When should we use don't in a sentence and when should we use doesn't?

For example:

A few rich people doesn't make a country rich.

A few rich people don't make a country rich.

Which is the appropriate usage?

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    Don't = do not - is for plural, Doesn't = does not - is for singular. Generally. – SovereignSun Apr 16 '17 at 8:55

Normally, the verb agrees in number with the number of the grammatical subject, here, a few rich people, which is plural.

However, it is not uncommon that the verb will agree in number with the semantic subject, with an idea the speaker has in mind:

a few rich people paraphrase in context: the fact that a country has a few rich people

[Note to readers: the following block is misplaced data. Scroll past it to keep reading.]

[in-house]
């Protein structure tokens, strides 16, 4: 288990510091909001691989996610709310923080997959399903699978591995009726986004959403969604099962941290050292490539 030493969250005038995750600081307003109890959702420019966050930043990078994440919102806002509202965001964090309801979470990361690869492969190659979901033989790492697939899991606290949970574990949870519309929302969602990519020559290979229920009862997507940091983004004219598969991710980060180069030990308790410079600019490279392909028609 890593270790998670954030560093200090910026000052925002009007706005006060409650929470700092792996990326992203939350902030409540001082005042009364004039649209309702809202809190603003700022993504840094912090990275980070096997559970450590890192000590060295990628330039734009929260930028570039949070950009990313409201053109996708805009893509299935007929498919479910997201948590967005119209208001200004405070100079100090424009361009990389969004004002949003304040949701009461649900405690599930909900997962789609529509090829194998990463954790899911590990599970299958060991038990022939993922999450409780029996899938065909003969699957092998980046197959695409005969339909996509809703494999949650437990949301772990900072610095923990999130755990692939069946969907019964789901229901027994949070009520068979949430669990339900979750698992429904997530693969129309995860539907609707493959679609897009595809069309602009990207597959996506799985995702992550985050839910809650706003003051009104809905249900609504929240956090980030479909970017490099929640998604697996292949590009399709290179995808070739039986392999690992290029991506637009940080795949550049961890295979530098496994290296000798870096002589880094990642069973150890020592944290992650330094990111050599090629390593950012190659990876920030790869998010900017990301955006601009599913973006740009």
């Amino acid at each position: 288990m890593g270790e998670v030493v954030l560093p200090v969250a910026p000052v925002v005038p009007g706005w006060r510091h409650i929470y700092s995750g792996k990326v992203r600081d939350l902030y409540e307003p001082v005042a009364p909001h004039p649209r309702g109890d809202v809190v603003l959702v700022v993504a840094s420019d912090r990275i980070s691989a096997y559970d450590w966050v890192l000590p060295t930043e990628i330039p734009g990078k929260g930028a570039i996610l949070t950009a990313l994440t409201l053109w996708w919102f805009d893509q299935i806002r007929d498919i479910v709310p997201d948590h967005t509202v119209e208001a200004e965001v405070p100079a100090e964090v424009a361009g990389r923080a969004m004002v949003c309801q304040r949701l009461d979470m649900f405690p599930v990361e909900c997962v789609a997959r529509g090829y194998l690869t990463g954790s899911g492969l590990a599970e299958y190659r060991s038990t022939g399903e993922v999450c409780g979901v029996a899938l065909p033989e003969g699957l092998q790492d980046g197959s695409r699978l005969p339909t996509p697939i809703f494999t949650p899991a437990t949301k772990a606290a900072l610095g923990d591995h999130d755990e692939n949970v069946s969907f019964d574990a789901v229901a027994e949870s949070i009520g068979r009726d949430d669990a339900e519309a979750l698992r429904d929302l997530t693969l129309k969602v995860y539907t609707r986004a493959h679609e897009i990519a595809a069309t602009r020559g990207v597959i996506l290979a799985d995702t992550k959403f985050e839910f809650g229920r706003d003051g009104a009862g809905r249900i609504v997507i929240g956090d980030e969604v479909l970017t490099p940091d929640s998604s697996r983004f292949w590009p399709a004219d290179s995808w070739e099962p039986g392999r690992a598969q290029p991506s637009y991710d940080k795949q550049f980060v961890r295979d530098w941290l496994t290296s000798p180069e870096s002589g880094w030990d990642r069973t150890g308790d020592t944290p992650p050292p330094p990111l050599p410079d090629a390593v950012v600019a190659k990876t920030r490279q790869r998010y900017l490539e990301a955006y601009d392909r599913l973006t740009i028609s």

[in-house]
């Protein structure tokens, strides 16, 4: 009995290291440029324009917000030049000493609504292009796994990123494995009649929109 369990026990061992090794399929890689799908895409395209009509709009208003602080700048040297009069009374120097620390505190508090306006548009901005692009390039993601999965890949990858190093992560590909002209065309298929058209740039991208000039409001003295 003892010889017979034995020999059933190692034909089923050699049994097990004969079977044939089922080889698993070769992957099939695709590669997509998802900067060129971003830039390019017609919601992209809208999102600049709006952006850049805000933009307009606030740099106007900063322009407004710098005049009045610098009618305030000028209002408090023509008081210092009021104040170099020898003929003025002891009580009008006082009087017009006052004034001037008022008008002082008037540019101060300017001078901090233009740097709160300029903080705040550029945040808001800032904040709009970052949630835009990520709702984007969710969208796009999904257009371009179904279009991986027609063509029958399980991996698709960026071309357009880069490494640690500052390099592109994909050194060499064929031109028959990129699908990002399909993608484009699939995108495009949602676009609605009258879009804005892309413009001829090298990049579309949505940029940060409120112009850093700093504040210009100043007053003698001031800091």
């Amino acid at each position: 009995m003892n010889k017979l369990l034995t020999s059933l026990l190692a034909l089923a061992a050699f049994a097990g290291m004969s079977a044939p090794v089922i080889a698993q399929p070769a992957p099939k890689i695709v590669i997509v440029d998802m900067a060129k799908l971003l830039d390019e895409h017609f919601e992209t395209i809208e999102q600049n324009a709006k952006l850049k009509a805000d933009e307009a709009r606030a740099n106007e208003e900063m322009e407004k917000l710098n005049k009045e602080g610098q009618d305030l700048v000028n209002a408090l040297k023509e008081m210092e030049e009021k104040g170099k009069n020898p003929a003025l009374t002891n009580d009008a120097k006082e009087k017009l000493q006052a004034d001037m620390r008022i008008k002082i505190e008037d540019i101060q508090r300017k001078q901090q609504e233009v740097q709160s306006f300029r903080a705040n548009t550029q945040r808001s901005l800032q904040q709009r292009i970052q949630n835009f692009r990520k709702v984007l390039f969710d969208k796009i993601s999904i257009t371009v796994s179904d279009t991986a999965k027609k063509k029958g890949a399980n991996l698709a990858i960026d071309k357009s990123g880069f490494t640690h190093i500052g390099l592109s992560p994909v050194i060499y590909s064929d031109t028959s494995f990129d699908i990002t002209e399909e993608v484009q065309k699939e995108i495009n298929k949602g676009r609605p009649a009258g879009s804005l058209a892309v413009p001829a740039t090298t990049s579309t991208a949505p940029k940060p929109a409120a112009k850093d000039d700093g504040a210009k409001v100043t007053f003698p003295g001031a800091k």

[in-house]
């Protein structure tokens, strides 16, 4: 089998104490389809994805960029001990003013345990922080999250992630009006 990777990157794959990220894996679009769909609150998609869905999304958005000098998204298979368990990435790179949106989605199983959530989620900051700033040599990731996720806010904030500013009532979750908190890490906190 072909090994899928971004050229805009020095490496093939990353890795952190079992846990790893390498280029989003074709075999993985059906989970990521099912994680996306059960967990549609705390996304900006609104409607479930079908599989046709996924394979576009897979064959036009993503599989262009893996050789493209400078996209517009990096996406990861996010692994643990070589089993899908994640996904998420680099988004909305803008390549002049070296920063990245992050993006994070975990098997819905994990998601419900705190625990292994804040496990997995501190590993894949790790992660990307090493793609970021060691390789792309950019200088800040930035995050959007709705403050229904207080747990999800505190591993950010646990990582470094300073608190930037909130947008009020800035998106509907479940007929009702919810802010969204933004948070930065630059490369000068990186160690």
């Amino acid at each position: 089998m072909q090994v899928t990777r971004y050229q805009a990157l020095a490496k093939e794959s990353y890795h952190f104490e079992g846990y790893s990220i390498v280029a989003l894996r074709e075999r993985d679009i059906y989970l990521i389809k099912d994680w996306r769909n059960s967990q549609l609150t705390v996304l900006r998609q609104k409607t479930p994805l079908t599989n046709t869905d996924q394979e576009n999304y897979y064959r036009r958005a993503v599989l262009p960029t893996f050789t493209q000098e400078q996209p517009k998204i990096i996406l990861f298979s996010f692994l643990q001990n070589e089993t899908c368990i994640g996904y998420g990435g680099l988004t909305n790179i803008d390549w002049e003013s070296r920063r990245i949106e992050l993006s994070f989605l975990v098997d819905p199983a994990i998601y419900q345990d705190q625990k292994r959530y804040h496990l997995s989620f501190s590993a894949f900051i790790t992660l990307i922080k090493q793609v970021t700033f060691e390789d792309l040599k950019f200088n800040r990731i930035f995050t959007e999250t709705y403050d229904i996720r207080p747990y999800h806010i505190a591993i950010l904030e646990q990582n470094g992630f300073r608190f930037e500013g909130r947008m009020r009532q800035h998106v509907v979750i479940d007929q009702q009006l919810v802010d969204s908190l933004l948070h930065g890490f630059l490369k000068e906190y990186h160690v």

and in that case the number of the verb would be singular to agree with the thing the speaker has in mind.

In formal writing, we expect the number of the verb to agree with the number of the grammatical subject.

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  • So do you mean to say it could be either don't or doesn't depending upon context? – kauray Apr 17 '17 at 11:41
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    Not sure what you mean by could be. Allowed to be? Or "one might encounter"? In formal contexts, grammatical agreement is the norm. In conversational contexts, one might encounter grammatical disagreement which can often be explained as semantic agreement. – Tᴚoɯɐuo Apr 17 '17 at 11:49

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